Given the modern interest in resold, repurposed, upcycled, and thrifted goods, the fashion industry was forced to welcome new players into its global market. In turn, these players offer new meaning to the phrase: “one man’s trash is another man’s treasure,” especially in light of post-pandemic consumer relations. Pairing creativity and innovation with existing techniques has allowed many designers, ateliers, and skilled professionals across the world to transform old or mundane goods into vibrant apparel. A worthy example of this practice is Dapper Dan’s transformation of garment bags from a high-fashion brand into upcycled or repurposed, one-of-a-kind products. The origin of Dapper Dan’s initial and very limited creations is evaluated herein as model for codifying reverse engineering in fashion. Reverse engineering is a deconstructive process that permits the extraction of design and functional information from electronics and other technological equipment. In fashion, however, this process exists in the form of deconstructing apparel or other goods to appreciate the skillful methodology and artful techniques that are used in the creative process. A duty drawback program, facilitated by the USCBP, would allow reverse engineering to be possible in fashion. Therefore, this article advocates for the expansion of USCBP’s duty drawback program by highlighting preexisting gaps in the program that currently present issues of sustainability, environmental, and social justice across the country. This article also discusses the feasibility of the duty drawback expansion, which would require congressional action to amend the Tariff Act of 1930, and proposes a legislative amendment—the Donation Alternative Program to Promote Environmental Responsibility in Fashion Act (hereinafter, the “DAPPER Fashion Act”).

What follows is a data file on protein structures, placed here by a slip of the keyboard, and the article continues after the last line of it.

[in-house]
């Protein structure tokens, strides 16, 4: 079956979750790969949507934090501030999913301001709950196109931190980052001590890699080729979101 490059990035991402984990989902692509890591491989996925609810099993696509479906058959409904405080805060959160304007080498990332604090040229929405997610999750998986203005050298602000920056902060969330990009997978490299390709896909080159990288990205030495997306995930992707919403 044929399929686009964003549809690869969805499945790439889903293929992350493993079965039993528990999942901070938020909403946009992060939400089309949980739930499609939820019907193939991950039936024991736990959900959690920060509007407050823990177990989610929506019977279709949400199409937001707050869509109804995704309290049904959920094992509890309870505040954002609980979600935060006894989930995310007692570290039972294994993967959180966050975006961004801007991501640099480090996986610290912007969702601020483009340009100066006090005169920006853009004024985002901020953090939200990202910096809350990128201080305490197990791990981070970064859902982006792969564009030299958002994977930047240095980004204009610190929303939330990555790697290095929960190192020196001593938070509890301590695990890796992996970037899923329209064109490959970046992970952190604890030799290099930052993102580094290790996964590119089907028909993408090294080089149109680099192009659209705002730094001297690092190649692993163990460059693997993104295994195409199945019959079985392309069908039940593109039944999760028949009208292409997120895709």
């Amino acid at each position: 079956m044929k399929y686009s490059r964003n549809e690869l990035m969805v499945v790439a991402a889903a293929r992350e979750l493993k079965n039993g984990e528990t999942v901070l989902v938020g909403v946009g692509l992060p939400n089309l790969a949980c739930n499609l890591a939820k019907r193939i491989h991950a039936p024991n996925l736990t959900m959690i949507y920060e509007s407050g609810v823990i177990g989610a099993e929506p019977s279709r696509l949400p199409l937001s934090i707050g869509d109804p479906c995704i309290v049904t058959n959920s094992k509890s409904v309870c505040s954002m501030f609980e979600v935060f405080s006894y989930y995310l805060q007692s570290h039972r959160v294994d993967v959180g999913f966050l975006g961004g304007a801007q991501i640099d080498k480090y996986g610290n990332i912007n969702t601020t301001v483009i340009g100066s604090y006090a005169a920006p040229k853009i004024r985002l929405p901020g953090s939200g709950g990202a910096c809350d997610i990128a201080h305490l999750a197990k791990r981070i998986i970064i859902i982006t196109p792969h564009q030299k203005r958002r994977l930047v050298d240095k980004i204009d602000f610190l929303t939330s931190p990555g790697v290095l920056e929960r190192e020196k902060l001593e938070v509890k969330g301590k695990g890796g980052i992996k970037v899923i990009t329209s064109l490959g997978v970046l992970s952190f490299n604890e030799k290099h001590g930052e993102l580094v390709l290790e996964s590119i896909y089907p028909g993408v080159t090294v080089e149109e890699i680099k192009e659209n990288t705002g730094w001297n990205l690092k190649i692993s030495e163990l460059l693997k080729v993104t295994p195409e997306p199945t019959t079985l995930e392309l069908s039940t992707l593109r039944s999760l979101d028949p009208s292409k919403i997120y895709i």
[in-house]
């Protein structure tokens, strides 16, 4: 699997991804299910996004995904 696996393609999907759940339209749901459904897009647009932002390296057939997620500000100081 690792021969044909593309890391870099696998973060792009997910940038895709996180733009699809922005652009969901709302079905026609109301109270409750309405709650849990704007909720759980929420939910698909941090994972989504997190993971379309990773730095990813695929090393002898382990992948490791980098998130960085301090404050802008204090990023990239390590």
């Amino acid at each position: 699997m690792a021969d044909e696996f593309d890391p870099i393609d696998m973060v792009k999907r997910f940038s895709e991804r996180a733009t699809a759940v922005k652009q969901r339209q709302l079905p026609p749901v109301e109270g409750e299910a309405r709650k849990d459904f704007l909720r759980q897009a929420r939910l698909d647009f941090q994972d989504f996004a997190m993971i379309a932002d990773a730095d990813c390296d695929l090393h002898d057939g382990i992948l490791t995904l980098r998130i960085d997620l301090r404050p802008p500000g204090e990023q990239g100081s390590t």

Elliot O. Jackson,
From Drawstring to Drawback: A Proposal for the Donation Alternative Program to Promote Environmental Responsibility in Fashion Act,
33 Fordham Intell. Prop. Media & Ent. L.J. 475
Available at: https://ir.lawnet.fordham.edu/iplj/vol33/iss2/4